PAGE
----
Caught in the Middle
Stacy Palmer almost never thinks about being Chinese American, As far as she's concerned, she's just like everyone else.
Then Hong Ch'un comes to Stacy's school from China. Stacy and Hong Ch'un don't exactly get along, but when Hong Ch'un is accused of stealing and runs away, Stacy bows she must try to find her.
With her family's help, Stacy searches the tiny back streets of San Francisco's Chinatown. There, she gets a glimpse of what it was like for her Chinese mother, growing up in a different culture. And for the first time in her life she realizes her true heritage-and finally understands what it means to be Chinese American.
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Laurence Yep is the acclaimed author of more than sixty books for young people and a winner of the Laura Ingalls Wilder Award. His illustrious list of novels includes the Newbery Honor Books Dragonwings and Dragon's Gate; The Earth Dragon Awakes: The San Francisco Earthquake of 1906, a Texas Bluebonnet Award nominee; and The Dragon's Child: A Story of Angel Island, which he cowrote with his niece, Dr. Kathleen S. Yep, and was named a New York Public Library's "One Hundred Titles for Reading and Sharing" and a Bank Street College of Education Best Children's Book.
Mr. Yep grew up in San Francisco, where he was born. He attended Marquette University, graduated from the University of California at Santa Cruz, and received his PhD from the State University of New York at Buffalo. He lives in Pacific Grove, California, with his wife, the writer Joanne Ryder.From School Library Journal:
Grade 5-8?Yep's sequel to his superb Child of the Owl (HarperCollins, 1977) touches lightly, and with gentle humor, on issues of identity, communication among generations, racial stereotyping, and cross-cultural understanding. Stacy, who lives with her Caucasian father and Chinese mother and great-grandmother in a suburb of San Francisco, tells the story. Her mother, Casey, was the streetwise protagonist of the previous title, and the frail, ancient woman Stacy calls Tai-Paw was the grandmother who gave Casey a home and roots. Stacy has never thought of herself as anything but American?until the day her parents ask her to befriend a Chinese immigrant, Hong Ch'un. The two girls take an instant dislike to one another. When items stolen from people around the school are found in Hong Ch'un's backpack, a schoolmate calls Stacy "half-breed" for defending her. Disgraced, Hong Ch'un runs away, and Stacy, her mother, and Tai-Paw search through Chinatown for her. Their three-generation journey, intertwining memories and revelations with present action, forms the emotional heart of the narrative. Stacy's understanding of herself and others seems at times too facile, and explanations of history and cultural differences occasionally intrude on the plot. The new book is short and fast-moving, but lacks the sass and bite of its predecessor, and some of the writing is imprecise. Still, its warm depiction of a mixed-race child in a changing world, combined with a page-turning mystery, should guarantee a wide audience.?Margaret A. Chang, North Adams State College, MA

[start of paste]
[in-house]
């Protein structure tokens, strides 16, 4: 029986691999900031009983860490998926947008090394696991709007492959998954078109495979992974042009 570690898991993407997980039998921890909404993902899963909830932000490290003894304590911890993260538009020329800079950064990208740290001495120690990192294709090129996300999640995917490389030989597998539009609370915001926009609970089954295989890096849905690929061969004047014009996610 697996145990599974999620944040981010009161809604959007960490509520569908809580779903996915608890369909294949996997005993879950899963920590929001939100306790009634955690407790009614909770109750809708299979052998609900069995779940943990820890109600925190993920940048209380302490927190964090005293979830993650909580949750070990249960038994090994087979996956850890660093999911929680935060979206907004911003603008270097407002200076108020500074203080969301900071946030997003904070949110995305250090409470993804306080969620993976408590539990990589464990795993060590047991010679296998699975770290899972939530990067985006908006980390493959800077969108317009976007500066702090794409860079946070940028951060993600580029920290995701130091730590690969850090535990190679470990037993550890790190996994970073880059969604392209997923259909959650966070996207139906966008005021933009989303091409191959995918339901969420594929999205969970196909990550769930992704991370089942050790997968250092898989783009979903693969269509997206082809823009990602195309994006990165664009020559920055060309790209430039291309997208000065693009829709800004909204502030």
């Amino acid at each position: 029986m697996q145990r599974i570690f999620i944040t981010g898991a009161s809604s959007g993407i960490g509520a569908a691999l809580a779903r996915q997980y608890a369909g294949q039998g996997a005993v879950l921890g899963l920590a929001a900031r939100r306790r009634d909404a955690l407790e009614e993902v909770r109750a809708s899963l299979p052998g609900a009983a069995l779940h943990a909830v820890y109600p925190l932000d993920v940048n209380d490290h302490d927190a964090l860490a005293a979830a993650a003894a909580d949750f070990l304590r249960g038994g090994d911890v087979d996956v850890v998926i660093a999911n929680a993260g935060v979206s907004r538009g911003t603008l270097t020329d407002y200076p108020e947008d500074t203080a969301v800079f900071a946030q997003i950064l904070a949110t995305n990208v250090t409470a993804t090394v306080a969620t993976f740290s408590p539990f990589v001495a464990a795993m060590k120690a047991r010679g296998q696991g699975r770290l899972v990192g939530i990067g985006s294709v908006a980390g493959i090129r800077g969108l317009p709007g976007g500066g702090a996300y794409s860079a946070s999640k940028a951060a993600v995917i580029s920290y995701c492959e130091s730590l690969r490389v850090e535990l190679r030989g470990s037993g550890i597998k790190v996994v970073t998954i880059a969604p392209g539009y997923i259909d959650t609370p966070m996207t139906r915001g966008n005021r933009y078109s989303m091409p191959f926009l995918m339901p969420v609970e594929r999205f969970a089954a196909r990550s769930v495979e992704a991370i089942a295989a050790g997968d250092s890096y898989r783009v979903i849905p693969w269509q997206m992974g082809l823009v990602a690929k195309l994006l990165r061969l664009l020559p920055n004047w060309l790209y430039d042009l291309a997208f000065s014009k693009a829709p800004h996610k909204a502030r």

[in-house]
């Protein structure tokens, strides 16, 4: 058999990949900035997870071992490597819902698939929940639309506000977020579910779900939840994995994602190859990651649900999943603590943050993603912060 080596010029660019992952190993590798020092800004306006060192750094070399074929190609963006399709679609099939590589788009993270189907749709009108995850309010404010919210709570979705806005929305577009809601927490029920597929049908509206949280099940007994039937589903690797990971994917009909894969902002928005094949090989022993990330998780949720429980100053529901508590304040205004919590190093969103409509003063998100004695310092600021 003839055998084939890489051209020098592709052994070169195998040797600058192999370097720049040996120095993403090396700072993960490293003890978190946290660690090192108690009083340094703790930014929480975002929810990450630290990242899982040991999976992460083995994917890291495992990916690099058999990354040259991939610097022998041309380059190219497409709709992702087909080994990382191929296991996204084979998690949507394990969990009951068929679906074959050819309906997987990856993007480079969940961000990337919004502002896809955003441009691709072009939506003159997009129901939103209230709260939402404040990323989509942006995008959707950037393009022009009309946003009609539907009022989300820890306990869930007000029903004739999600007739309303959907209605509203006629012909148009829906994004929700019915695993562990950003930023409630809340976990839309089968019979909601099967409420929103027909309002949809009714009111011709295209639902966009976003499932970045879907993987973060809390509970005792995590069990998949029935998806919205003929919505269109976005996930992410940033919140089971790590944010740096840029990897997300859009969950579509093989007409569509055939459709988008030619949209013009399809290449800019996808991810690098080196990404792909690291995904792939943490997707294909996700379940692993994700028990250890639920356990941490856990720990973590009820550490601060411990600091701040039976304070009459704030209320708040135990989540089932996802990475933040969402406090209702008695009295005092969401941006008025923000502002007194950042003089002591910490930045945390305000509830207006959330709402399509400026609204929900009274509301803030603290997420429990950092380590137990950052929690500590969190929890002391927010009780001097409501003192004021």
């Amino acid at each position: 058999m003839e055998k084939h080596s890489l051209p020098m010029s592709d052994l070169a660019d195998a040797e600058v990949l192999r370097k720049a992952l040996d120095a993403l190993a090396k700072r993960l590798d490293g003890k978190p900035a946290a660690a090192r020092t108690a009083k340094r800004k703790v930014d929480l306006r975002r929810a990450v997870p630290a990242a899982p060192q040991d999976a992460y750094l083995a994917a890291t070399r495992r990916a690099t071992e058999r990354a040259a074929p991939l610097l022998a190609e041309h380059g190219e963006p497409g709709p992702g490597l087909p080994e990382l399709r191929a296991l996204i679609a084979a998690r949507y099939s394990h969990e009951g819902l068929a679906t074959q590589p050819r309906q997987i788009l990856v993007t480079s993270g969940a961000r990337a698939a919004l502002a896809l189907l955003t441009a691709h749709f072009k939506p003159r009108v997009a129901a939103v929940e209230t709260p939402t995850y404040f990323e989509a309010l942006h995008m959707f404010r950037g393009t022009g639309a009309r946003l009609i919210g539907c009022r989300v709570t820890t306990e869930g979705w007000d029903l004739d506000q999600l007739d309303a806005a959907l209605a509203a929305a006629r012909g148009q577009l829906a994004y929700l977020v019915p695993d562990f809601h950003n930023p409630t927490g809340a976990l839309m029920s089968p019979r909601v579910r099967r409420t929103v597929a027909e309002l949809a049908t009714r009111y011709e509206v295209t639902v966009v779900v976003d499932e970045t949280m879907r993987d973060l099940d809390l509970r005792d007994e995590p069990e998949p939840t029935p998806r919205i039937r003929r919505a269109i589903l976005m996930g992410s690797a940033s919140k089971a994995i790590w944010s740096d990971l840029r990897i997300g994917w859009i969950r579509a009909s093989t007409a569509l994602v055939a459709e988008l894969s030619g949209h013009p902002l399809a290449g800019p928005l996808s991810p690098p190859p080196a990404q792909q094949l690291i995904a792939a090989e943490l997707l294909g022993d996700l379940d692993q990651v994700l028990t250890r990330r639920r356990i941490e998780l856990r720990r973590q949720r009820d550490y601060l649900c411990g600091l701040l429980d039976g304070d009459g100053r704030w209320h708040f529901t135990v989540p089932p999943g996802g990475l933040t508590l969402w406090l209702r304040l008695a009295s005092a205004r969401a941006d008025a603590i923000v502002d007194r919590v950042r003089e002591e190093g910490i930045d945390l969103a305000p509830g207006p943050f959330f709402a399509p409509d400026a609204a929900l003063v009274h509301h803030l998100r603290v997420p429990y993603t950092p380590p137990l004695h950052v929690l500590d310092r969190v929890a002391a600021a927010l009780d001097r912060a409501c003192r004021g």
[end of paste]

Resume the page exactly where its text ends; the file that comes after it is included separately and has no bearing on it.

Copyright 1995 Reed Business Information, Inc.
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Book Description Book Condition: Brand New. Book Condition: Brand New. Bookseller Inventory # 97800644059111.0
Book Description HarperCollins, 1997. Paperback. Book Condition: New. book. Bookseller Inventory # 64405915
Book Description HarperCollins, 1997. Paperback. Book Condition: New. book. Bookseller Inventory # 0064405915
Book Description HarperCollins, 1997. Paperback. Book Condition: New. Bookseller Inventory # P110064405915
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